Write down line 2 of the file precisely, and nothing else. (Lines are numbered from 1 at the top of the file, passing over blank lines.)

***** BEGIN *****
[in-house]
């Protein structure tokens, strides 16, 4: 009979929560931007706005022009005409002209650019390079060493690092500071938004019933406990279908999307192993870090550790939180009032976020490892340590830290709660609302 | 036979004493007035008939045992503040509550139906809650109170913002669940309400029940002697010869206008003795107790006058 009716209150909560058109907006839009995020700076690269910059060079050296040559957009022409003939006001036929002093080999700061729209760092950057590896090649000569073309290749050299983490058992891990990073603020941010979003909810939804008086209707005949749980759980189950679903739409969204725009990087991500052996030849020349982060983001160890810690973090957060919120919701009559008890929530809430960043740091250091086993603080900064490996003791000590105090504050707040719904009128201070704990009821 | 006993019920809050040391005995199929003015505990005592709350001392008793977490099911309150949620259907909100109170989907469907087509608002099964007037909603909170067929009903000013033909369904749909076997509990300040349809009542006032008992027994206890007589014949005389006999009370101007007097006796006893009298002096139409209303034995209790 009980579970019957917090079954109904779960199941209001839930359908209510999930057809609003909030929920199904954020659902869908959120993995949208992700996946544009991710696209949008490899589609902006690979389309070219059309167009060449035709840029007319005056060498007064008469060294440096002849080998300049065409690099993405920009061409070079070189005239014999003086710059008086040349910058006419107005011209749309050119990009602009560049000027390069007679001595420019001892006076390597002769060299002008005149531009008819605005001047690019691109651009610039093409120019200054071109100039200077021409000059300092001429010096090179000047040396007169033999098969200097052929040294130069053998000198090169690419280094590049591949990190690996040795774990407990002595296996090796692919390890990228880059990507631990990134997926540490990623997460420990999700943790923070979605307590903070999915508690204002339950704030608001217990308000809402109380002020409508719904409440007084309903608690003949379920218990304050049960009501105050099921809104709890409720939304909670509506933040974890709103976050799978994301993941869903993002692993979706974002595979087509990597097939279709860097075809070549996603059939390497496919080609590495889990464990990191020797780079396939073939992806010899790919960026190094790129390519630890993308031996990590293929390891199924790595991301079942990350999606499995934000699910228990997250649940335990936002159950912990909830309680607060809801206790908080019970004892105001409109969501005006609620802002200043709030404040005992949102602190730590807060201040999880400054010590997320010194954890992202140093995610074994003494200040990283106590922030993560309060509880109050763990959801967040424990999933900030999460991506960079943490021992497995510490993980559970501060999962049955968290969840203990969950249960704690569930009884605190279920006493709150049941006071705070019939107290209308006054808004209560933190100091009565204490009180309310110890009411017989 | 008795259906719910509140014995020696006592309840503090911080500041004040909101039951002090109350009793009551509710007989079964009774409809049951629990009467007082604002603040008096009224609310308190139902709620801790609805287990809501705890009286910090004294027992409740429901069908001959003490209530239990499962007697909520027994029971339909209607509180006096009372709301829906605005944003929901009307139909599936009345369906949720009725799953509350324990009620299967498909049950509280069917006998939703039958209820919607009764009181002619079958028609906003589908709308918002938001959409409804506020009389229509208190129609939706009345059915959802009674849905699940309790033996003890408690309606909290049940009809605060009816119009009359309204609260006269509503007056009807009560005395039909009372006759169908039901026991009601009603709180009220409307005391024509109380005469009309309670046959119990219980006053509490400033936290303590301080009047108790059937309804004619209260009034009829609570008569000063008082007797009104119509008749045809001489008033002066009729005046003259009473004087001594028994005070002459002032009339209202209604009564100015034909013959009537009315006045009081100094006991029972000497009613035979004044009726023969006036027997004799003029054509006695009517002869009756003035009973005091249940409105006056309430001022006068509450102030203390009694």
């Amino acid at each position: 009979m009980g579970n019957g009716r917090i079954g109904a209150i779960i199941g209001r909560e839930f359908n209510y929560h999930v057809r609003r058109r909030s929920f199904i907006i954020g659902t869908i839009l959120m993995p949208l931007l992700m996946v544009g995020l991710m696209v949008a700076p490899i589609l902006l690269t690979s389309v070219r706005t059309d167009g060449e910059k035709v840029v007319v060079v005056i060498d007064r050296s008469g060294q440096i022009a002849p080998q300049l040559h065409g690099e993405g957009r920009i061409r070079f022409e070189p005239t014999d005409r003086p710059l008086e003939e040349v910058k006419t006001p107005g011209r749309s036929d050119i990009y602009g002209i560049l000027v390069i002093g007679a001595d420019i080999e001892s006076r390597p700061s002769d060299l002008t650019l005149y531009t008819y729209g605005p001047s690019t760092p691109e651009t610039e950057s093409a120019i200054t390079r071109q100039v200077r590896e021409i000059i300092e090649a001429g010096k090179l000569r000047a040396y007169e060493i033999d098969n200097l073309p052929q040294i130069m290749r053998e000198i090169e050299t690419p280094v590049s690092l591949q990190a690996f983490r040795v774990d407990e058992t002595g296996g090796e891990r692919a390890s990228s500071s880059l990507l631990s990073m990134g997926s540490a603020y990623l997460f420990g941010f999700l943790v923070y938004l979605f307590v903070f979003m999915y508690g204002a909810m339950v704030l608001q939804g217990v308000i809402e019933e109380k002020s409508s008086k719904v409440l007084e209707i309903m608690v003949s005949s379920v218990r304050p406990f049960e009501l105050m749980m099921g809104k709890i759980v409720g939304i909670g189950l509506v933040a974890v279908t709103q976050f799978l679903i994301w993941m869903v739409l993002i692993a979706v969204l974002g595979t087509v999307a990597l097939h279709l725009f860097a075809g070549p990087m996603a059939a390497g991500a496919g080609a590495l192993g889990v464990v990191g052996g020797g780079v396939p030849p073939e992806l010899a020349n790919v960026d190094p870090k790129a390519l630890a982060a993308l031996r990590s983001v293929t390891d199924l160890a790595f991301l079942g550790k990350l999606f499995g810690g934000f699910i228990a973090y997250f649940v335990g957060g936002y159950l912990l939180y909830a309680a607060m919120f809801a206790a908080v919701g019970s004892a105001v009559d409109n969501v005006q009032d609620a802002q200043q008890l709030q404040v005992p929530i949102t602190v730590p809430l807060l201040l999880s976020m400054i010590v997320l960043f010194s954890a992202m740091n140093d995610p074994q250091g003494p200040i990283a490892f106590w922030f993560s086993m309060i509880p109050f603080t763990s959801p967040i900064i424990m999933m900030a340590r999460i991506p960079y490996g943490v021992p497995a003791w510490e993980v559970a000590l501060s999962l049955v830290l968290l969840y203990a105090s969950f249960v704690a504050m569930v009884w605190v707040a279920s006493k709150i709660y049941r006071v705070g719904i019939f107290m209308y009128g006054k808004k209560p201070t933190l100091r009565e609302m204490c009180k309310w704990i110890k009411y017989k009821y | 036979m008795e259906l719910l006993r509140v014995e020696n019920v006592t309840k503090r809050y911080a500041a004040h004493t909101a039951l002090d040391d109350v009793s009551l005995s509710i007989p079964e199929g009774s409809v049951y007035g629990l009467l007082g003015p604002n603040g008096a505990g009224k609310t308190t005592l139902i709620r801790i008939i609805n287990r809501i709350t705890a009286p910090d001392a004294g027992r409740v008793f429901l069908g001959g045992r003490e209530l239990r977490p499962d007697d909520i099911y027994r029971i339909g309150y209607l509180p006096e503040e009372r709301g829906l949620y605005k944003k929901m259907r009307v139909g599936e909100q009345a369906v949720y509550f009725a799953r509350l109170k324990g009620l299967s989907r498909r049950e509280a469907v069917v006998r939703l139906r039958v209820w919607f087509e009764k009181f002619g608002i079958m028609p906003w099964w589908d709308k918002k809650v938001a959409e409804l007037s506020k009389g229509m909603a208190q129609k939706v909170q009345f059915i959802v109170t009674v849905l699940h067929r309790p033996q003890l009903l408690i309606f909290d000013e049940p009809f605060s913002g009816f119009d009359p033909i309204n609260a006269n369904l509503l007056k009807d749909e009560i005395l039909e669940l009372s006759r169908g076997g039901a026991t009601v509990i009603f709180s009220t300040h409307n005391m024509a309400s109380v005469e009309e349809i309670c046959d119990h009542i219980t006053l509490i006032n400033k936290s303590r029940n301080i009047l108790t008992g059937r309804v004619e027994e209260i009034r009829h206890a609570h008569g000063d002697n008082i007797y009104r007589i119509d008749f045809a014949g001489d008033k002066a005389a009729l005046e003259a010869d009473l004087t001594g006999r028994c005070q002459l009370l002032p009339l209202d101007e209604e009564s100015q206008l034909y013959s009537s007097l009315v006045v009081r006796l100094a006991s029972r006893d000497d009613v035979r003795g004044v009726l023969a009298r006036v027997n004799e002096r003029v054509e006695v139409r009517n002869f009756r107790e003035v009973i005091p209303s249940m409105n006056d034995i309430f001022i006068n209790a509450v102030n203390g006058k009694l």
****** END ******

């Protein structure tokens, strides 16, 4: 009979929560931007706005022009005409002209650019390079060493690092500071938004019933406990279908999307192993870090550790939180009032976020490892340590830290709660609302 | 036979004493007035008939045992503040509550139906809650109170913002669940309400029940002697010869206008003795107790006058 009716209150909560058109907006839009995020700076690269910059060079050296040559957009022409003939006001036929002093080999700061729209760092950057590896090649000569073309290749050299983490058992891990990073603020941010979003909810939804008086209707005949749980759980189950679903739409969204725009990087991500052996030849020349982060983001160890810690973090957060919120919701009559008890929530809430960043740091250091086993603080900064490996003791000590105090504050707040719904009128201070704990009821 | 006993019920809050040391005995199929003015505990005592709350001392008793977490099911309150949620259907909100109170989907469907087509608002099964007037909603909170067929009903000013033909369904749909076997509990300040349809009542006032008992027994206890007589014949005389006999009370101007007097006796006893009298002096139409209303034995209790 009980579970019957917090079954109904779960199941209001839930359908209510999930057809609003909030929920199904954020659902869908959120993995949208992700996946544009991710696209949008490899589609902006690979389309070219059309167009060449035709840029007319005056060498007064008469060294440096002849080998300049065409690099993405920009061409070079070189005239014999003086710059008086040349910058006419107005011209749309050119990009602009560049000027390069007679001595420019001892006076390597002769060299002008005149531009008819605005001047690019691109651009610039093409120019200054071109100039200077021409000059300092001429010096090179000047040396007169033999098969200097052929040294130069053998000198090169690419280094590049591949990190690996040795774990407990002595296996090796692919390890990228880059990507631990990134997926540490990623997460420990999700943790923070979605307590903070999915508690204002339950704030608001217990308000809402109380002020409508719904409440007084309903608690003949379920218990304050049960009501105050099921809104709890409720939304909670509506933040974890709103976050799978994301993941869903993002692993979706974002595979087509990597097939279709860097075809070549996603059939390497496919080609590495889990464990990191020797780079396939073939992806010899790919960026190094790129390519630890993308031996990590293929390891199924790595991301079942990350999606499995934000699910228990997250649940335990936002159950912990909830309680607060809801206790908080019970004892105001409109969501005006609620802002200043709030404040005992949102602190730590807060201040999880400054010590997320010194954890992202140093995610074994003494200040990283106590922030993560309060509880109050763990959801967040424990999933900030999460991506960079943490021992497995510490993980559970501060999962049955968290969840203990969950249960704690569930009884605190279920006493709150049941006071705070019939107290209308006054808004209560933190100091009565204490009180309310110890009411017989 | 008795259906719910509140014995020696006592309840503090911080500041004040909101039951002090109350009793009551509710007989079964009774409809049951629990009467007082604002603040008096009224609310308190139902709620801790609805287990809501705890009286910090004294027992409740429901069908001959003490209530239990499962007697909520027994029971339909209607509180006096009372709301829906605005944003929901009307139909599936009345369906949720009725799953509350324990009620299967498909049950509280069917006998939703039958209820919607009764009181002619079958028609906003589908709308918002938001959409409804506020009389229509208190129609939706009345059915959802009674849905699940309790033996003890408690309606909290049940009809605060009816119009009359309204609260006269509503007056009807009560005395039909009372006759169908039901026991009601009603709180009220409307005391024509109380005469009309309670046959119990219980006053509490400033936290303590301080009047108790059937309804004619209260009034009829609570008569000063008082007797009104119509008749045809001489008033002066009729005046003259009473004087001594028994005070002459002032009339209202209604009564100015034909013959009537009315006045009081100094006991029972000497009613035979004044009726023969006036027997004799003029054509006695009517002869009756003035009973005091249940409105006056309430001022006068509450102030203390009694």